Stifling person defense forced a wayward pass from Ghost about three quarters of the way down the field, resulting in a drop and our turn on O. Peter Jessop picked up the disc close to the sideline and, knowing his propensity for big 50/50 hucks, I told him to keep calm as we could work it up all day. Low and behold, with Thulie Mayaba going deep and the stall count short of reaching five, he launches a cheeky backhand, the sound of fingers nicking the disc making my heart plummet. I look downfield to where the disc is sailing and see a tight mark on the back of “gecko-hands” Thulie — Lauren Immelman, a player sizeably taller than her. They bid together. Thulie comes down with the disc in her hand.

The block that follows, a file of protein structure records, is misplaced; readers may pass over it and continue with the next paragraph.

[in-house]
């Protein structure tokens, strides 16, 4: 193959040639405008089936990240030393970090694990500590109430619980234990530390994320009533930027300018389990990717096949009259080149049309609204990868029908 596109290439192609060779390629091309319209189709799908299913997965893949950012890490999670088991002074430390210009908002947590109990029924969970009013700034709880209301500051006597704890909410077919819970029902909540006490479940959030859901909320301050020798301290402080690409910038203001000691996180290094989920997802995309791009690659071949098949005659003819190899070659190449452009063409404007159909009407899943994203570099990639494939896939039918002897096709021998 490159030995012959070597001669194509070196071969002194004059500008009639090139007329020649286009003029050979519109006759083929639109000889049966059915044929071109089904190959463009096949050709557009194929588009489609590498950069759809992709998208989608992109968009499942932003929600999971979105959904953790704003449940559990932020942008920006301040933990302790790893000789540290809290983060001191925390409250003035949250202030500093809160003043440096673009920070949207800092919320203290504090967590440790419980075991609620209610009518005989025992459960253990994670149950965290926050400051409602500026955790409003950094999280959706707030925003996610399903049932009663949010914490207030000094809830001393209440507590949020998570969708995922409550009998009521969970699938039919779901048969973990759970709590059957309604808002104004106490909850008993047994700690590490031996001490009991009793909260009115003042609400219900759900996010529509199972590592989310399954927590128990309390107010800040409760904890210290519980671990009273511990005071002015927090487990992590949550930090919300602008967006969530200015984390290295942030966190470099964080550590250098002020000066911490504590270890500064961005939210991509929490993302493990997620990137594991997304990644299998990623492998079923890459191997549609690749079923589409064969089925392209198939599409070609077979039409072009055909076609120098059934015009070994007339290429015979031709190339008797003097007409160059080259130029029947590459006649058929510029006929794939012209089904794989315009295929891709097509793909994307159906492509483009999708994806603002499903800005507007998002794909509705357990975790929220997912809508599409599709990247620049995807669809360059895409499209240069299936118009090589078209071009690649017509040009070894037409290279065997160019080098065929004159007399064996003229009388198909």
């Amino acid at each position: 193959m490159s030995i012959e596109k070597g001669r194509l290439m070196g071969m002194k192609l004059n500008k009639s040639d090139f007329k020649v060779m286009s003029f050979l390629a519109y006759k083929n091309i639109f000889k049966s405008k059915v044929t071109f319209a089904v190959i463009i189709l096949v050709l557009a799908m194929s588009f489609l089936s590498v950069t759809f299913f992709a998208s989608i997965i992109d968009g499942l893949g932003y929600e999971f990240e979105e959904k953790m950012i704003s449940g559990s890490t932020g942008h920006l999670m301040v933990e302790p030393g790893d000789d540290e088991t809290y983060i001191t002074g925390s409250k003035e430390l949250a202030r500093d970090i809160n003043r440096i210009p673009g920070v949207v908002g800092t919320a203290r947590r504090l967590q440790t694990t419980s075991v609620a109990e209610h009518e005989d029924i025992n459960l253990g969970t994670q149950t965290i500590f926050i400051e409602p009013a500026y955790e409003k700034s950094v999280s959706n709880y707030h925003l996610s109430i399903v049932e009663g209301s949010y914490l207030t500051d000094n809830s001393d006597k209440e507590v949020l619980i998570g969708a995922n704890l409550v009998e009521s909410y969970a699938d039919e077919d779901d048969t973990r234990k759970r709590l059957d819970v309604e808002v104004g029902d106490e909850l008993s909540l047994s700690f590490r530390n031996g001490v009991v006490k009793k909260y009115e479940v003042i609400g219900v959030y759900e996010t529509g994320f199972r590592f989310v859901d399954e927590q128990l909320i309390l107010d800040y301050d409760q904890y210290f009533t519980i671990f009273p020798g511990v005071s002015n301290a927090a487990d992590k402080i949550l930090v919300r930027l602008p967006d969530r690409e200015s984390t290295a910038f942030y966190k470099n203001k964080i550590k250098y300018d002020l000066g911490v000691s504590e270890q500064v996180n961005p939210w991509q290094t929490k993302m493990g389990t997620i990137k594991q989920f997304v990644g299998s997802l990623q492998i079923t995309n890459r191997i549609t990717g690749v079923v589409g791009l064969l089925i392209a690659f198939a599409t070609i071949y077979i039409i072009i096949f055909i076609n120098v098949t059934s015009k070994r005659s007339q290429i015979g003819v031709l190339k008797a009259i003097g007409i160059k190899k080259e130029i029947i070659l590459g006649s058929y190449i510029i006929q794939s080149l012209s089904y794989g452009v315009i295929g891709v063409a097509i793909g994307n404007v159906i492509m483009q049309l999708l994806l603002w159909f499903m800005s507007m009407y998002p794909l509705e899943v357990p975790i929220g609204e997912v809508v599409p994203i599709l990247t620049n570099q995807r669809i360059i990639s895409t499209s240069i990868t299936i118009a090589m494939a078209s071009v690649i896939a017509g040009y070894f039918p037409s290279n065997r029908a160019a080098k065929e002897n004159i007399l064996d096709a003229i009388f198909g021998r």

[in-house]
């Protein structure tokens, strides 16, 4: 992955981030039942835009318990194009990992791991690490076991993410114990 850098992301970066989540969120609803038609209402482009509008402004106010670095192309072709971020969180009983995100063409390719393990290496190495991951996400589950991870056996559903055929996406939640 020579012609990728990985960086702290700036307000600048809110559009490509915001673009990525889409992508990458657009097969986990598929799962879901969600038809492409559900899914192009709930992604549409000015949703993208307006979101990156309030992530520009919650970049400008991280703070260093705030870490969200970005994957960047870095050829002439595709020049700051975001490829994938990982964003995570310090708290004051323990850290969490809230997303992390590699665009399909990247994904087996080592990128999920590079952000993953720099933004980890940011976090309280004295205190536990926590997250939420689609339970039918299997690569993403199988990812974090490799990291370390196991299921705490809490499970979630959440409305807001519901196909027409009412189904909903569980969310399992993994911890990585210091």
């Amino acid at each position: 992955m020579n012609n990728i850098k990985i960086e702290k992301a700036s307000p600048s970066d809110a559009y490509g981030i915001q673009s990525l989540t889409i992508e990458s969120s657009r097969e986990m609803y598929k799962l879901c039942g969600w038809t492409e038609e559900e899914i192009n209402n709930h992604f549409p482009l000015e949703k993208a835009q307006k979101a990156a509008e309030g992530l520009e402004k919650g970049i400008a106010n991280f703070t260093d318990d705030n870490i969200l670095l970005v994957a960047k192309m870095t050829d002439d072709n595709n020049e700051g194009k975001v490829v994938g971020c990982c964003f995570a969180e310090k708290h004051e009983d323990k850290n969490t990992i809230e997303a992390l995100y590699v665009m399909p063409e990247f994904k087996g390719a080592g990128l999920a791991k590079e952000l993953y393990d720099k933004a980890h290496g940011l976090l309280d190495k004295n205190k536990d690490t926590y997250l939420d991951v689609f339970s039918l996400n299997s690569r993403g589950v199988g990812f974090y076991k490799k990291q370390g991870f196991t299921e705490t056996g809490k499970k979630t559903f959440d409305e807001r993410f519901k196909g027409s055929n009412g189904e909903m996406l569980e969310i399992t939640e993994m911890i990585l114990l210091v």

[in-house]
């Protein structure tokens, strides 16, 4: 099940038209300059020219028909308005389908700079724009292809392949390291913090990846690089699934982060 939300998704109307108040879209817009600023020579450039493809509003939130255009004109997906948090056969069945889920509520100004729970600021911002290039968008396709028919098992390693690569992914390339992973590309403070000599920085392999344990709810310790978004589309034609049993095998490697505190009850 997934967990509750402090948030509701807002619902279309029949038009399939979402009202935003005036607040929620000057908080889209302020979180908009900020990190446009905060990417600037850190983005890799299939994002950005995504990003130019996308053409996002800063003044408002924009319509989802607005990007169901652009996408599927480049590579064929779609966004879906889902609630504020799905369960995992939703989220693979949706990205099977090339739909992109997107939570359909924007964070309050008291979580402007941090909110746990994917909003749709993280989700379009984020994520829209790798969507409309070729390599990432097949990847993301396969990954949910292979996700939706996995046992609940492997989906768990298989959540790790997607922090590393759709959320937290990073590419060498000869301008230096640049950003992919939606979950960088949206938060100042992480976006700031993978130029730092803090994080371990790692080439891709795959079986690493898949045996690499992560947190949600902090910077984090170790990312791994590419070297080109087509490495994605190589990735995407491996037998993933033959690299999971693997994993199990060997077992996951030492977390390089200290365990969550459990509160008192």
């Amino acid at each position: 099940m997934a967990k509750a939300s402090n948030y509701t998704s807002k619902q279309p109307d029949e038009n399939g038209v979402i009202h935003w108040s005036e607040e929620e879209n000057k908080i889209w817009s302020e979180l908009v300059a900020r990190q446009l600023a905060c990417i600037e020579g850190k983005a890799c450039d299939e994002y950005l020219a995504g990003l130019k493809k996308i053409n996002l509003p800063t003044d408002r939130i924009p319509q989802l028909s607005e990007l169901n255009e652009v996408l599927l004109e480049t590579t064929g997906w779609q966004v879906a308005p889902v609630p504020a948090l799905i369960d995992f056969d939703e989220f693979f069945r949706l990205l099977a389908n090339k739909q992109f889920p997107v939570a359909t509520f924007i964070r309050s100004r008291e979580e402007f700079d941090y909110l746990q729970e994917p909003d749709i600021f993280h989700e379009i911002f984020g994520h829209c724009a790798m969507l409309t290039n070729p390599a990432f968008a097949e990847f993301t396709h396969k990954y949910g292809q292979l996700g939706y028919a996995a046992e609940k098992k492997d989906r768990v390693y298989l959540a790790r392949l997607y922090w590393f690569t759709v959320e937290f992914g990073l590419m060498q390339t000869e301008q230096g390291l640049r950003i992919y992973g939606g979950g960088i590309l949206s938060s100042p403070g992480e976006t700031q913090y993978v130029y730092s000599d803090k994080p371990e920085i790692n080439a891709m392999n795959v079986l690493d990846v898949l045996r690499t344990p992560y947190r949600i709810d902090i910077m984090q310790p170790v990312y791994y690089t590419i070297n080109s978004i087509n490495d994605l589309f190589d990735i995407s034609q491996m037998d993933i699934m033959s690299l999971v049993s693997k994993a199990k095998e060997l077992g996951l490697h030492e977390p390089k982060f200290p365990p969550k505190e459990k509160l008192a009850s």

From there things get a bit blurry. There was shouting. Cheering. Jumping. Hugging. Crying. Gloves were thrown. Hats were in the air. People were collapsing. All I know is we had won, we were African Champions.”
With the Flying Tigers in jubilee, Ghost’s weekend ended bittersweetly after a dominant weekend came up a point short of victory.
“While Ghost was gutted to lose at the final hurdle, the sheer fun of the weekend and the creation of so many new friendships masked much of the pain,” said Ghost’s Doug Mattushek.
The third place game between Kisumu and Impala similarly proved to be a very entertaining contest. While the Kenyans took an early lead that they maintained through most of the game, their reliance on hucks and athleticism so far into a three-day tournament eventually proved to be their undoing. Impala started gaining traction — led by some big plays from Umar Katumba — and their structured play coupled with patient offensive resets got them straight back into the game and eventually led Impala to a 9-8 victory, earning the Ugandans a spot on the AAUCC podium.